Kabarole struggling to operate without land board

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Fort Portal

Kabarole, Uganda | Kabarole district is unable to process land titles and resolve other land related matters due to the absence of a land board. It follows the expiry of the five year tenure of the substantive land board members in January this year.

In March, Kabarole district leadership sent the name of Cypriano Rwaheeru for reappointment as land board chairperson, Bob Kaganda, the former mayor Fort Portal municipality representative of urban council, Molly Florence Nyangoma, Christine Katwooki and Abel Karwanil as board members to Ministry of Lands, Housing and Urban Development for approval.

However, URN has established that the ministry received a petition from Bishop Jimmy Katuramu, the head of the United Pentecostal Churches of Uganda in Fort Portal opposing the appointment of Kaganda and Nyangoma.  In his March 13th, 2020 petition, a copy of which our reporter has seen, Katuramu argues that both Nyangoma and Kaganda are from Fort Portal municipality which contravenes the Land Act that provides for one representative for the municipality.

“We would like to have more representation from the sub counties of Kabende, Kijura, Hakibale, Kasenda or Ruteete, which are very big but have no representation. These are predominantly Bakiga yet on the new members, there is no mukiga or mukonjo,” reads part of Katuramu’s petition.

Juma Hussein, a resident of Fort Portal also petitioned the Lands Ministry through his lawyers of Sanywa, Wabwire & Co. Advocates challenging the naming of Rwaheeru for appointment to the board. In his March 10th, 2020 petition, Hussein states that on February 6, 2020, he wrote to Kabarole Chief Administrative Officer – CAO, Phiona Sanyu asking her to interdict Rwaheeru after being charged with forgery in the Fort Portal Grade One Magistrate’s court.

“What is equally surprising is that on the 6th day of March 2020, upon receipt of our complaint over the interdiction of Mr. Rwaheeru Cyprian, the district executive committee of Kabarole district sat and decided to renew Mr Rwaheeru Cyprian’s contract as the chairman Kabarole district land board,” reads part of the petition.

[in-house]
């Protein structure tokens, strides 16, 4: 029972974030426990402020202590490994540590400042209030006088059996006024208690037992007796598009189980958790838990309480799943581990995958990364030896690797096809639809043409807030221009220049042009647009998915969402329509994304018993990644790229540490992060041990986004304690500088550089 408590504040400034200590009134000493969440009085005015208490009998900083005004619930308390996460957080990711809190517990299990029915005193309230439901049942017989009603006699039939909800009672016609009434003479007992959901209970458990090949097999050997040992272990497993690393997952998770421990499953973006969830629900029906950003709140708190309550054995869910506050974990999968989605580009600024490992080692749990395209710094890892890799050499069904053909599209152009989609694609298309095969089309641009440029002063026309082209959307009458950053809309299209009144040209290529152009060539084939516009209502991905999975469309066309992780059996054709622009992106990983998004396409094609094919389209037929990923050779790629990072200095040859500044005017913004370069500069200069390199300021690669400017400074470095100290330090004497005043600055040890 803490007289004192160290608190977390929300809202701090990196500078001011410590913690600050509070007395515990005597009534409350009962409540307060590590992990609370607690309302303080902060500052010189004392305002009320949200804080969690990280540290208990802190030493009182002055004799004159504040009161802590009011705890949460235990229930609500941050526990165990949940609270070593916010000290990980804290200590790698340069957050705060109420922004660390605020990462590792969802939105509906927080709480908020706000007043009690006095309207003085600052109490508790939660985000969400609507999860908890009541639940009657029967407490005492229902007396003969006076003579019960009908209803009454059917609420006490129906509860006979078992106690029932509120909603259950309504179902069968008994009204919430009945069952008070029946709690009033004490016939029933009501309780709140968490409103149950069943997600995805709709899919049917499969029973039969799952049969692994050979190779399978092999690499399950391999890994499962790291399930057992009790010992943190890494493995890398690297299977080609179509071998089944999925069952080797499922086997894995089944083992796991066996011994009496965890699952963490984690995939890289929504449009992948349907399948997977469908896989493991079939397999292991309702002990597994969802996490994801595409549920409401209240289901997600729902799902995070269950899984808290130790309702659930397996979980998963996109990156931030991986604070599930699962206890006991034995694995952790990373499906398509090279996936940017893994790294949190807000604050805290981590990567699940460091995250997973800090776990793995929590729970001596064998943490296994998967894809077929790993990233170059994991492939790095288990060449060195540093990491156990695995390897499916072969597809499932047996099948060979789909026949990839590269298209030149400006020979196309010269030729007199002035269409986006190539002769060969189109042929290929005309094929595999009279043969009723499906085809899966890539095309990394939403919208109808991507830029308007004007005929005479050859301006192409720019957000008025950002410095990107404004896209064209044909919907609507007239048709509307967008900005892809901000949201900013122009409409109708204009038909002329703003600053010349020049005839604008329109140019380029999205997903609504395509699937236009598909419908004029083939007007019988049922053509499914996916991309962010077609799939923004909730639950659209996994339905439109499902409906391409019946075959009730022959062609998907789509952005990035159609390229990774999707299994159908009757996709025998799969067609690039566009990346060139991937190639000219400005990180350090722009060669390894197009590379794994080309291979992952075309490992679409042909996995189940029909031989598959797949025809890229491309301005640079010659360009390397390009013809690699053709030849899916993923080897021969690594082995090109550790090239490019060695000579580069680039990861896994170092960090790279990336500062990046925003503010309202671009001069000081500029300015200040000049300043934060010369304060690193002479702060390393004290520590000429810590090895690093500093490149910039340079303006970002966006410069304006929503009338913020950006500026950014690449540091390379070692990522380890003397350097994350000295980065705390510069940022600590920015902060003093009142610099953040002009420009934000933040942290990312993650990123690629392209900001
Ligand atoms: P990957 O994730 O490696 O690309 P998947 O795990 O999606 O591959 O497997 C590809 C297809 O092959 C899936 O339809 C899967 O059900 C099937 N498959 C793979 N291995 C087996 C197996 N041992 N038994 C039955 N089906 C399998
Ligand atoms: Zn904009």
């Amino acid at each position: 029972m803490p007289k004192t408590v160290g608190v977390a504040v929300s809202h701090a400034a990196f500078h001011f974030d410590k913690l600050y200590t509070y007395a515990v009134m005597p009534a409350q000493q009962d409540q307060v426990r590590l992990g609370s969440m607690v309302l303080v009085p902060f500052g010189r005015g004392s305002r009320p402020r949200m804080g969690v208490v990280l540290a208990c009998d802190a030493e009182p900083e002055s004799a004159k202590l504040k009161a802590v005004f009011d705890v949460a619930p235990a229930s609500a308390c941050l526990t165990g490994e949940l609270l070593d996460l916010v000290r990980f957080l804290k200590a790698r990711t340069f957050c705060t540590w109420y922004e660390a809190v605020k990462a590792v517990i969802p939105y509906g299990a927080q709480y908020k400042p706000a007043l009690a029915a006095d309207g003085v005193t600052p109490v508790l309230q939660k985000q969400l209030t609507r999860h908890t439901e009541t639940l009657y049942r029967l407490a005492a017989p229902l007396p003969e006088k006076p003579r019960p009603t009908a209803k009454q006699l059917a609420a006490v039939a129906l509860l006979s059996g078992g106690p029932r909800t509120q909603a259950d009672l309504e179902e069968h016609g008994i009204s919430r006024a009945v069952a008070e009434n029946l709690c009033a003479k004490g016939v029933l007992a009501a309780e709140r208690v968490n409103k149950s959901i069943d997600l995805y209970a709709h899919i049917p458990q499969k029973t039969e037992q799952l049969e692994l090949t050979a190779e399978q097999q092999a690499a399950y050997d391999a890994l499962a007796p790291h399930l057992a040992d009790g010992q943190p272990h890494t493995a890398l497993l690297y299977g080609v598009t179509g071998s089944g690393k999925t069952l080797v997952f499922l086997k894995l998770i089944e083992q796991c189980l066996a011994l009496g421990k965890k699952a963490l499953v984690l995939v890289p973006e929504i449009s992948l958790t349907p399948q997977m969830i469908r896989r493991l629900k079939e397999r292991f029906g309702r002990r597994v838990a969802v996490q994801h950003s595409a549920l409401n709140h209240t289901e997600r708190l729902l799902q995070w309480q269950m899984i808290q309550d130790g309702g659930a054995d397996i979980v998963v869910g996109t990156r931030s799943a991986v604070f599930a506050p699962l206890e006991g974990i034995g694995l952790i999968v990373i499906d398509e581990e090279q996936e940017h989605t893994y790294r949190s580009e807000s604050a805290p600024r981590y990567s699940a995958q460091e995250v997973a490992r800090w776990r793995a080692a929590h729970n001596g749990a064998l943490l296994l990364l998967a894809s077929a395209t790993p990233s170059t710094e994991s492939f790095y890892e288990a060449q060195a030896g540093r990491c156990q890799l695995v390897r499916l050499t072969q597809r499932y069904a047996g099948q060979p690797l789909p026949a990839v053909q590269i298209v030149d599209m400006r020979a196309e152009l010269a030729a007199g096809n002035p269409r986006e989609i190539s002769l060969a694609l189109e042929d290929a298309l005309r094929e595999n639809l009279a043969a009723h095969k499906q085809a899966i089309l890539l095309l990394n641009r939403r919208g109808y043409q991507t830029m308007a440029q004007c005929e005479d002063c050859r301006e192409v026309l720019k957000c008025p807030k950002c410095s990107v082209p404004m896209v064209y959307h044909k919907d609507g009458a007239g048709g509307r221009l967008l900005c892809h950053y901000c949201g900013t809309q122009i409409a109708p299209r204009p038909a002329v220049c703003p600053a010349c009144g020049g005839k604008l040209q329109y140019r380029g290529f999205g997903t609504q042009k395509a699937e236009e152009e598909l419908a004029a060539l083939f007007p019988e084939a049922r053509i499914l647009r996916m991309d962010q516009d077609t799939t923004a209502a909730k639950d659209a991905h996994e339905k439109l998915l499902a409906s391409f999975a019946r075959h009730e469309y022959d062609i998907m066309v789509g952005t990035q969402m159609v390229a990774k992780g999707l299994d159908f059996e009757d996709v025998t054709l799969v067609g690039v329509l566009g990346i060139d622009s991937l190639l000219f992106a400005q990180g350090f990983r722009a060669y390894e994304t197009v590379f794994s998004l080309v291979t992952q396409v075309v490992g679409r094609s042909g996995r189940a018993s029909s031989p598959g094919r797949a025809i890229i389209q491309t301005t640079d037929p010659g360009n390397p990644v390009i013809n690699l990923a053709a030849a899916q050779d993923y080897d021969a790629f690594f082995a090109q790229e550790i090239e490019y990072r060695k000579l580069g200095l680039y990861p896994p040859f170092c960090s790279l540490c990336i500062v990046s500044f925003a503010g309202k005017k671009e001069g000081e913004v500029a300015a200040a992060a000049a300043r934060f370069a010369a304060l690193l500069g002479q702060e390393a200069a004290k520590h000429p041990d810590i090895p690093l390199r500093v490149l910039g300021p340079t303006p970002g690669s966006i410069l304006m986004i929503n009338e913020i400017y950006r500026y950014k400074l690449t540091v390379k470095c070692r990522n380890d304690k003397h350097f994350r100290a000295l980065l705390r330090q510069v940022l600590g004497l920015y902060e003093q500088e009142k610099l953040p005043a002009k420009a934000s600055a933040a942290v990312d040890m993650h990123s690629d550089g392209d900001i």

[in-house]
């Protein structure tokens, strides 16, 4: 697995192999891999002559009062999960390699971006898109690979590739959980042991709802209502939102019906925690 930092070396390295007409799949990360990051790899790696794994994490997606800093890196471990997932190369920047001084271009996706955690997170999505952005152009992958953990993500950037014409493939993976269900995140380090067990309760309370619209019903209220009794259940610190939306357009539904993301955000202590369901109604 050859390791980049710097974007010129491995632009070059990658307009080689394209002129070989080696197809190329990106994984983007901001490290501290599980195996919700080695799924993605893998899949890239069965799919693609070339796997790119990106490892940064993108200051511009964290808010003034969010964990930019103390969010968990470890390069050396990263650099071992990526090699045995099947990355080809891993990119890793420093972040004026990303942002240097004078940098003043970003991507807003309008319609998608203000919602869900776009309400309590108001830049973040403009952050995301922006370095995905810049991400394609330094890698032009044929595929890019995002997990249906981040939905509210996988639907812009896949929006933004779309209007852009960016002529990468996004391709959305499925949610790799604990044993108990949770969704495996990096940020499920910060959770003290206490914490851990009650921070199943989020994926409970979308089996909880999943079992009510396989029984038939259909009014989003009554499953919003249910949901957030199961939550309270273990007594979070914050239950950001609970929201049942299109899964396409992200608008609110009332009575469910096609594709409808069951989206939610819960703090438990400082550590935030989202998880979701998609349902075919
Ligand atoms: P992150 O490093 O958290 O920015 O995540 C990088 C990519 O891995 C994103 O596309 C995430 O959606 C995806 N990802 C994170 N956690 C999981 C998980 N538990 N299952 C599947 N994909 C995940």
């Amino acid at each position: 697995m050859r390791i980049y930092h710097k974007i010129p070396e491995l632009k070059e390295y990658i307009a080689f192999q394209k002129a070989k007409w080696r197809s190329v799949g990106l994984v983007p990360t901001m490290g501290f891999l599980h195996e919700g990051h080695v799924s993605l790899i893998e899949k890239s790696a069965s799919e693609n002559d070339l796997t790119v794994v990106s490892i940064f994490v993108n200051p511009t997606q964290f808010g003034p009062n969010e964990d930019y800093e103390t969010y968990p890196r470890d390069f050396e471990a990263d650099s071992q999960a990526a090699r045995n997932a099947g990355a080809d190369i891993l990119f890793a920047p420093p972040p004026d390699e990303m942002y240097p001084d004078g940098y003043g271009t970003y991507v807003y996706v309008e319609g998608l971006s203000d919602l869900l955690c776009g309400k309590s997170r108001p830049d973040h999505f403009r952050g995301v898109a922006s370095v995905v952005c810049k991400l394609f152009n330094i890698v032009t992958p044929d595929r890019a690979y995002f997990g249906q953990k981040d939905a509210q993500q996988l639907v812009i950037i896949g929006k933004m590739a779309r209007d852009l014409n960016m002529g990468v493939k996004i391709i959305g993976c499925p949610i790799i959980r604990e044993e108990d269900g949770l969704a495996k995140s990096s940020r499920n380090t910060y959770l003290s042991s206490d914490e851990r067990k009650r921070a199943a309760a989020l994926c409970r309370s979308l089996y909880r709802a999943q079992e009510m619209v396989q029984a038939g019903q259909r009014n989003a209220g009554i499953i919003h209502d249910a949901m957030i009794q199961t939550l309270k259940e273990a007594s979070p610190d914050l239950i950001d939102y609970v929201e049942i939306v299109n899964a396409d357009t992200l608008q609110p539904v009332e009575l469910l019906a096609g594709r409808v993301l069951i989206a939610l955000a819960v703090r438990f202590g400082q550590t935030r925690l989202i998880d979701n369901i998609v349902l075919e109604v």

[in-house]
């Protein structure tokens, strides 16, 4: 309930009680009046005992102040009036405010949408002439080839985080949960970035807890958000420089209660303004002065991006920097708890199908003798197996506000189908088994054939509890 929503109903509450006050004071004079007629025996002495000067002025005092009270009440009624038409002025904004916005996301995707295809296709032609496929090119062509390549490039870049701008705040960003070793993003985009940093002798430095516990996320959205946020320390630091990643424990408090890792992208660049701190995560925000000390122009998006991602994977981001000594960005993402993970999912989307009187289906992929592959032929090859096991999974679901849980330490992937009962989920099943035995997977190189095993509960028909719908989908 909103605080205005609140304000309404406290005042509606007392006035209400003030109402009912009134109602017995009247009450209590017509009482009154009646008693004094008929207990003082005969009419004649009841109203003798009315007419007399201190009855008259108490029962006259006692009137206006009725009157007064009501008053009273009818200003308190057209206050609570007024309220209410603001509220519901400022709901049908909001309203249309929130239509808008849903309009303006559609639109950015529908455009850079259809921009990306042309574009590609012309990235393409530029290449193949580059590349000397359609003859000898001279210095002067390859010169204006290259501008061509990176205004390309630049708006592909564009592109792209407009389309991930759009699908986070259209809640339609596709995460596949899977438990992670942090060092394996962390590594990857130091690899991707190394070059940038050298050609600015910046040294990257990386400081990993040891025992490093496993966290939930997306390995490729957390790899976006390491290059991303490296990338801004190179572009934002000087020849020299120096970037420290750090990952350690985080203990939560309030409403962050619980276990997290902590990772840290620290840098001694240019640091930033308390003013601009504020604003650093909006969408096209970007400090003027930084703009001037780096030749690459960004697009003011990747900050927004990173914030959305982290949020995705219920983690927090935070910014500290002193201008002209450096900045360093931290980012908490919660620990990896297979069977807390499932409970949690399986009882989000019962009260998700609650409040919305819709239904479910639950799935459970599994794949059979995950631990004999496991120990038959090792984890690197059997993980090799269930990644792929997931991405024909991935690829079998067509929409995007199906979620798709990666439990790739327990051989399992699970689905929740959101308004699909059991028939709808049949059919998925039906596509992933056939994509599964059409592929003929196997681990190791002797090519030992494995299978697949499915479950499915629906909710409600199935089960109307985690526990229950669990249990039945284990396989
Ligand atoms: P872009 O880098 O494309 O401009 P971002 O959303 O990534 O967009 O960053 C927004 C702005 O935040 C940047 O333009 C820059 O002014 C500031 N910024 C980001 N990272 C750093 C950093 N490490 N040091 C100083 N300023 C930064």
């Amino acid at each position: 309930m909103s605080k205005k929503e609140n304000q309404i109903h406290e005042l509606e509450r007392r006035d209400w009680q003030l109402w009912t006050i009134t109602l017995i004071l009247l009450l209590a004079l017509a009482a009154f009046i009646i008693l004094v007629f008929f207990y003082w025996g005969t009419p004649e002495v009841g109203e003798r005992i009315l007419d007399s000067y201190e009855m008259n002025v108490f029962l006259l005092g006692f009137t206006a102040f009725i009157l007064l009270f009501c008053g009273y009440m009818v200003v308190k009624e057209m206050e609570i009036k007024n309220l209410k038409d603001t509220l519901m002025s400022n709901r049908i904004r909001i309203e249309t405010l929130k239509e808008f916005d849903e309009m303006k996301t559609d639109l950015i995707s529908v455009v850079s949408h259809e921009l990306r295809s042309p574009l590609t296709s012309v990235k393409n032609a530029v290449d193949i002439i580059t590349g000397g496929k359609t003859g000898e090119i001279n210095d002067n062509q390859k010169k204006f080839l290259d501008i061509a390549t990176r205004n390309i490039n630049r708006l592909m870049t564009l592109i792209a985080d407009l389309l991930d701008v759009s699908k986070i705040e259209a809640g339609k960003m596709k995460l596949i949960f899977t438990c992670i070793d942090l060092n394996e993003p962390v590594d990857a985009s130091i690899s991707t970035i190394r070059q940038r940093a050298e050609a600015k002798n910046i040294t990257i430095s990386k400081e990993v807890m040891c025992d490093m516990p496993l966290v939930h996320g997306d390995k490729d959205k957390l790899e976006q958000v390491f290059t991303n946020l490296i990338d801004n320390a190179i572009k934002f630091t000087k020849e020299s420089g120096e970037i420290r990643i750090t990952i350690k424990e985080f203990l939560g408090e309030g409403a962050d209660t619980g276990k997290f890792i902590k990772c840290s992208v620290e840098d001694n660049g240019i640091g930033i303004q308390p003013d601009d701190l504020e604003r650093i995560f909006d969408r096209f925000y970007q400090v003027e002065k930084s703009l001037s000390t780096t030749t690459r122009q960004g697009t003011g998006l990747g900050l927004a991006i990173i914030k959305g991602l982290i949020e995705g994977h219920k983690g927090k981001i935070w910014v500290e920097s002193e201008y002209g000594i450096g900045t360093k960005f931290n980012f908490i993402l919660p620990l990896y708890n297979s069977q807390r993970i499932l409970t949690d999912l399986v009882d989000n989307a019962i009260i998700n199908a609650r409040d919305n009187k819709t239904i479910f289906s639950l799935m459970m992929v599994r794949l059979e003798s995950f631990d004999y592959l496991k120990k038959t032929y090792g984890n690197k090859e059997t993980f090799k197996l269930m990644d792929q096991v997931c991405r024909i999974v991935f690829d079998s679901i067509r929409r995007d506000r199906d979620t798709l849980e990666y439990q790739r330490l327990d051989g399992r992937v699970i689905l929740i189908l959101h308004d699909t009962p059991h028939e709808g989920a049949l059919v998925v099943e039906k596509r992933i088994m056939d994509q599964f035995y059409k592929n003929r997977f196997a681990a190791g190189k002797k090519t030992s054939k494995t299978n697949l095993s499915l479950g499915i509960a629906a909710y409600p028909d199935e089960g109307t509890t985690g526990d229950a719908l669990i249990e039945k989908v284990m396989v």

He argues that Rwaheeru isn’t suitable to hold the office because of the pending charges against him and shouldn’t be approved until the courts of law clear him. As a result of the petition, Dorcus Okalany, the Permanent Secretary Ministry of Lands has written to the CAO informing her that the proposed land board members have been rejected partly because of the petitions.

She also notes that the creation of Fort Portal tourism city means that the names that had been submitted to represent it while it was still a municipality and under Kabarole district have to be dropped and the process started afresh to find new members. She also advised that according to the Land Act, the District Land Board should consist of a minimum of five members including a chairperson, one member representing municipal councils, one member representing urban councils and one member from each county in the district.

“We have perused your file and names of members submitted have been overtaken by events and we request that you submit following the criteria above as we have observed that Kabarole is left with one county and four town councils,” reads part of Okalany’s letter.

It is against this background that the district has to date failed to have a land board leading to a backlog of requests for land titles and other tasks that are supposed to be performed by the board.  Angela Byangwa, the executive director Rwenzori Anti-Corruption Coalition says that she applied for a land tittle about seven months ago and has never got any response.

Byangwa notes that it is so frustrating and time consuming that a person can take so long to get a land title even after getting through a lengthy process simply because the district lacks a land board. The out-going deputy CAO Kabarole, Emmanuel Ssempala says there are dozens of applications for land tittles from the public but they cannot process them without a land board.

He says that as a way forward, they are considering requesting a land board from a neighboring district to handle the applications as they start the process of forming a new board. Kabarole district LCV chairperson, Richard Rwabuhinga blames the lands ministry for the lack of a land board saying there is no reason why they would submit names for approval in March and get a response at the end of July.

Rwabuhinga argues that if they had got a response on time, they would have already submitted new names. According to the 1998 Uganda Land Act, the functions of the district land board include holding and allocating land in the district which is not owned by any person or authority.

The others are to facilitate the registration and transfer of interests in land; take over the role and exercise the powers of the lessor in the case of a lease granted by a former controlling authority; and cause surveys, plans, maps, drawings and estimates to be made by or through its officers or agents.

Original Post: Independent Uganda